OAKLAND, CA - JANUARY 10: LeBron James #6 of the Miami Heat drives on David Lee #10 of the Golden State Warriors at Oracle Arena on January 10, 2012 in Oakland, California. NOTE TO USER: User expressly acknowledges and agrees that, by downloading and or using this photograph, User is consenting to the terms and conditions of the Getty Images License Agreement. (Photo by Ezra Shaw/Getty Images)
The Miami Heat fell apart down the stretch and conceded to the Golden State Warriors 111-106 in overtime. LeBron James was invisible in the fourth quarter and overtime.
The Golden State Warriors shouldn't have taken the Miami Heat to overtime: they were down 17 points at one point despite being at home, they were without Stephen Curry and Miami's full complement of superstars had returned to the lineup. But there really is something magic in Oakland when a superpower comes in; behind that consistently awesome crowd, the Warriors do improbable things.
So it was on Tuesday, as the Warriors outscored Miami 24-12 in the fourth quarter to get to overtime, and won it there 111-106. Monta Ellis finished with 22 points on 9-25 shooting with nine turnovers, but he had a critical basket late in regulation for Golden State. LeBron James, who finished with 26 points on 10-19 shooting, 11 rebounds and seven assists, could not say the same.
In 6-1/2 minutes in the fourth quarter, LeBron didn't take a single shot from the floor, and registered just one point after splitting a pair of critical free throws with the game tied in the final minute and change. LeBron was just 1-3 in overtime, his potentially game-tying three in the closing seconds off badly, the play looking like something off of the back of a napkin that had been put through the washer. We've been spoiled early this season by Erik Spoelstra's club finishing strong and even trying creative plays in crunch time. That didn't happen on Tuesday. On the final play, LeBron feigned driving on David Lee, pulled up and took a fading-left three-pointer from the elbow, a low-probability shot on a low-efficiency play.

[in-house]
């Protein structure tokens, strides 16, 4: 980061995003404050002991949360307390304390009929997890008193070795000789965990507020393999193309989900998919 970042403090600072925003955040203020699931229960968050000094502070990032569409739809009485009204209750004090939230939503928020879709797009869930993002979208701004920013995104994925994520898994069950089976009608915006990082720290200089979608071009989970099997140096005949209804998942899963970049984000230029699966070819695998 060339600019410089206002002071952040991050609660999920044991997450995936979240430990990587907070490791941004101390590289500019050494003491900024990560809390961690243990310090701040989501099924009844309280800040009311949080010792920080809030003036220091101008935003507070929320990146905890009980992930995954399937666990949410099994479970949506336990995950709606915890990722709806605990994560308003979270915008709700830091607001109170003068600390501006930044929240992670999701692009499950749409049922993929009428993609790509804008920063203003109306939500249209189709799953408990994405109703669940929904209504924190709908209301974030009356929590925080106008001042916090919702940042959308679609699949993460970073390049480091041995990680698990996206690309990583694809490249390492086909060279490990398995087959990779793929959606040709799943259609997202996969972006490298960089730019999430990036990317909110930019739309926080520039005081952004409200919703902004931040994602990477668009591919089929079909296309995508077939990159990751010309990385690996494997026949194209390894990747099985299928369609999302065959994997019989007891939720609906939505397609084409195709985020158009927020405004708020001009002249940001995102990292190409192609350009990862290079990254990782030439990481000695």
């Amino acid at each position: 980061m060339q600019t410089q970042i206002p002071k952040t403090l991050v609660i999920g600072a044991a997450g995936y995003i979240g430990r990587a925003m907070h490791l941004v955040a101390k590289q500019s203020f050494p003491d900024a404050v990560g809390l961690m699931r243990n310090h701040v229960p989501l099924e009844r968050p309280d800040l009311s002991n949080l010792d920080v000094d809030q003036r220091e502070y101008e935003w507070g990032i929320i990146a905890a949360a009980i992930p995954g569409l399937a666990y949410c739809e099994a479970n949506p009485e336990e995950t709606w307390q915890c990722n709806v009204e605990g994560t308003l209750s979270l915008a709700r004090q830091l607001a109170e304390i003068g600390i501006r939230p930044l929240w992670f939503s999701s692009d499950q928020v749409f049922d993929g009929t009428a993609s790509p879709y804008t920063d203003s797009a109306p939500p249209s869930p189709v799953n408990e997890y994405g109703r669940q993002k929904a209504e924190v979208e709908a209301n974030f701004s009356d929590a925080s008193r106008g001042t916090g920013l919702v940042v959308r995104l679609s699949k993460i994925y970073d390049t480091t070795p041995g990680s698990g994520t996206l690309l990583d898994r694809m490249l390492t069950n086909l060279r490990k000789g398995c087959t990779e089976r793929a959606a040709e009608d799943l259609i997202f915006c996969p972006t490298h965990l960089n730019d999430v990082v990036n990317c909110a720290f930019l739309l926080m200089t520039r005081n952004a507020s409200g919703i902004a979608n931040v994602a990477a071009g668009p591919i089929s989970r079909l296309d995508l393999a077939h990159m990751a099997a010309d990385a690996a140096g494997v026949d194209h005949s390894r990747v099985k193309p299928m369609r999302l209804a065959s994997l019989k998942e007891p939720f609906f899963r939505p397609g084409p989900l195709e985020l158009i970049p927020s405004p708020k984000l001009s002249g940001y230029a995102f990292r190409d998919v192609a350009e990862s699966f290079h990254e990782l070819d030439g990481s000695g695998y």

It almost wasn't so rosy for the Warriors, as Ellis failed to get a shot off before the game buzzer in regulation. After a stop on a Dwyane Wade jumper, Golden State had 14 seconds with the game tied to put it away. Ellis milked the clock a little, and then discovered he had no chance of driving by Shane Battier with LeBron and Wade shadowing him. He failed to make a pass before the buzzer sounded, sending the game into overtime.